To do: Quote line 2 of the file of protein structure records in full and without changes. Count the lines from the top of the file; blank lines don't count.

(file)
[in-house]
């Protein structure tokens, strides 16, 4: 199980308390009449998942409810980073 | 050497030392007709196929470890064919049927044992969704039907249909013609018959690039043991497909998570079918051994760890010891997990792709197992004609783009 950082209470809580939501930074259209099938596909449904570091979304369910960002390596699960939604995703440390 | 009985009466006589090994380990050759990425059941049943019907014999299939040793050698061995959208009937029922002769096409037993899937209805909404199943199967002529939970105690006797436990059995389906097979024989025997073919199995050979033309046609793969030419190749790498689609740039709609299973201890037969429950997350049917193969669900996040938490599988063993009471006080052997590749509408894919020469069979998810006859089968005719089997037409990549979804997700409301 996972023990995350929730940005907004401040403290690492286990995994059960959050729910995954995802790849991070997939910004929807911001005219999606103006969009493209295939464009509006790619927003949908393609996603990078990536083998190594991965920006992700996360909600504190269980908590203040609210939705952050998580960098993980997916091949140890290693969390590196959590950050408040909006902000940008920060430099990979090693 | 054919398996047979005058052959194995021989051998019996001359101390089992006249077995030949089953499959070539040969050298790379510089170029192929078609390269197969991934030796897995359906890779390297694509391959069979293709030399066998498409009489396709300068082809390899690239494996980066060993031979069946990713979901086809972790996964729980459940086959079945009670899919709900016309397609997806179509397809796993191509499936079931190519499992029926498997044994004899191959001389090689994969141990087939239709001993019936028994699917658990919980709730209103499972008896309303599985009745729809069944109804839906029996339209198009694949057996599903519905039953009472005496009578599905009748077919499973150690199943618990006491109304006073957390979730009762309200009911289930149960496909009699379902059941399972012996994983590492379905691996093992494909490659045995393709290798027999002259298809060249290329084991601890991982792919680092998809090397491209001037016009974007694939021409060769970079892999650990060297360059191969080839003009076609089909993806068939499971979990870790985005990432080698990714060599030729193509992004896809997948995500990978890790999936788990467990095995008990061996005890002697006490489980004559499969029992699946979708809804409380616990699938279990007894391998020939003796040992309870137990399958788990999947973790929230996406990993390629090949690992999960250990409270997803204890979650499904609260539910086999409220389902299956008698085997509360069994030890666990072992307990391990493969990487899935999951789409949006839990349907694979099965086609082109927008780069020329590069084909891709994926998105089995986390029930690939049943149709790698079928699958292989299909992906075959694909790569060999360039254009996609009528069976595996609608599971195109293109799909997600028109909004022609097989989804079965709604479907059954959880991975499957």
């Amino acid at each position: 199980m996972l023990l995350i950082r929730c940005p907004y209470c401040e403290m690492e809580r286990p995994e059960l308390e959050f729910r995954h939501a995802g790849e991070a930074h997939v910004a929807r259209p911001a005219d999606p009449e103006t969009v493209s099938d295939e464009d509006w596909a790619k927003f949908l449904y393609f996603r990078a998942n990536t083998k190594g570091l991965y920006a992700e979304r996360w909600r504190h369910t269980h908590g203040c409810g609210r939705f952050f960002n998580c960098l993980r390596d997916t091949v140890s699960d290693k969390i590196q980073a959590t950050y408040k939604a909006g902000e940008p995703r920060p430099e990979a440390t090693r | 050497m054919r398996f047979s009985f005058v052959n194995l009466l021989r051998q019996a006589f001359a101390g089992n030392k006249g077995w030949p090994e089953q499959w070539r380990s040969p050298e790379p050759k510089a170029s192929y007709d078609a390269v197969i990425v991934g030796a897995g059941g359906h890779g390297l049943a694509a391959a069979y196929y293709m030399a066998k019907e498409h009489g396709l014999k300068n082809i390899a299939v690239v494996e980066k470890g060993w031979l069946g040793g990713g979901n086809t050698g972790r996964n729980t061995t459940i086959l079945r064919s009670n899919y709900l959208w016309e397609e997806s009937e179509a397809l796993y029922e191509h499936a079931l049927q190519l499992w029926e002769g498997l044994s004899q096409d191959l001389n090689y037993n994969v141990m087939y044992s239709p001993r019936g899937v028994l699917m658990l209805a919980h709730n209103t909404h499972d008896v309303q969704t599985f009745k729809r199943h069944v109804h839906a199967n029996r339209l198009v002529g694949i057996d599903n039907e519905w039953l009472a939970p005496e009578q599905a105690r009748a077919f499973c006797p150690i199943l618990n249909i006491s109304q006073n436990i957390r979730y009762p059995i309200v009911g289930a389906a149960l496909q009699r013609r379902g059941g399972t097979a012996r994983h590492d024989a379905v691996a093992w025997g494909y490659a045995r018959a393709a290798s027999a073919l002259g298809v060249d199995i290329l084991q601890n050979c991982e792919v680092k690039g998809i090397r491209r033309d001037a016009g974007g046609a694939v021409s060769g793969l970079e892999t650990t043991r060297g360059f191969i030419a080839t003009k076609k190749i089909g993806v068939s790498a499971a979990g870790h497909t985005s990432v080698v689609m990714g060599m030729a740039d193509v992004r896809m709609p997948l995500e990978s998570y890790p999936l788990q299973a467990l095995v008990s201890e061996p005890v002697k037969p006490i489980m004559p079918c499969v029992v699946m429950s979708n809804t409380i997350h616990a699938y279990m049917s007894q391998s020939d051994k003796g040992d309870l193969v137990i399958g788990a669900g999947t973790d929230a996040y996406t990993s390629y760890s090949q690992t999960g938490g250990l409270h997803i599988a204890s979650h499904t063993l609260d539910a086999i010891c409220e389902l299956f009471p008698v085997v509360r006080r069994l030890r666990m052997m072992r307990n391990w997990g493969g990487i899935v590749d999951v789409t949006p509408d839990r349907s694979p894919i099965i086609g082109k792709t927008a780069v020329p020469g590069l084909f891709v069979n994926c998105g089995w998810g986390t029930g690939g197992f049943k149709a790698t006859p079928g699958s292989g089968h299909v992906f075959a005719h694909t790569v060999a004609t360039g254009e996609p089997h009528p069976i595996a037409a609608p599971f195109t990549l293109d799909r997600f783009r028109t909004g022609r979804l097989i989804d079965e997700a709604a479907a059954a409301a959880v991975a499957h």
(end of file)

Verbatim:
């Protein structure tokens, strides 16, 4: 199980308390009449998942409810980073 | 050497030392007709196929470890064919049927044992969704039907249909013609018959690039043991497909998570079918051994760890010891997990792709197992004609783009 950082209470809580939501930074259209099938596909449904570091979304369910960002390596699960939604995703440390 | 009985009466006589090994380990050759990425059941049943019907014999299939040793050698061995959208009937029922002769096409037993899937209805909404199943199967002529939970105690006797436990059995389906097979024989025997073919199995050979033309046609793969030419190749790498689609740039709609299973201890037969429950997350049917193969669900996040938490599988063993009471006080052997590749509408894919020469069979998810006859089968005719089997037409990549979804997700409301 996972023990995350929730940005907004401040403290690492286990995994059960959050729910995954995802790849991070997939910004929807911001005219999606103006969009493209295939464009509006790619927003949908393609996603990078990536083998190594991965920006992700996360909600504190269980908590203040609210939705952050998580960098993980997916091949140890290693969390590196959590950050408040909006902000940008920060430099990979090693 | 054919398996047979005058052959194995021989051998019996001359101390089992006249077995030949089953499959070539040969050298790379510089170029192929078609390269197969991934030796897995359906890779390297694509391959069979293709030399066998498409009489396709300068082809390899690239494996980066060993031979069946990713979901086809972790996964729980459940086959079945009670899919709900016309397609997806179509397809796993191509499936079931190519499992029926498997044994004899191959001389090689994969141990087939239709001993019936028994699917658990919980709730209103499972008896309303599985009745729809069944109804839906029996339209198009694949057996599903519905039953009472005496009578599905009748077919499973150690199943618990006491109304006073957390979730009762309200009911289930149960496909009699379902059941399972012996994983590492379905691996093992494909490659045995393709290798027999002259298809060249290329084991601890991982792919680092998809090397491209001037016009974007694939021409060769970079892999650990060297360059191969080839003009076609089909993806068939499971979990870790985005990432080698990714060599030729193509992004896809997948995500990978890790999936788990467990095995008990061996005890002697006490489980004559499969029992699946979708809804409380616990699938279990007894391998020939003796040992309870137990399958788990999947973790929230996406990993390629090949690992999960250990409270997803204890979650499904609260539910086999409220389902299956008698085997509360069994030890666990072992307990391990493969990487899935999951789409949006839990349907694979099965086609082109927008780069020329590069084909891709994926998105089995986390029930690939049943149709790698079928699958292989299909992906075959694909790569060999360039254009996609009528069976595996609608599971195109293109799909997600028109909004022609097989989804079965709604479907059954959880991975499957």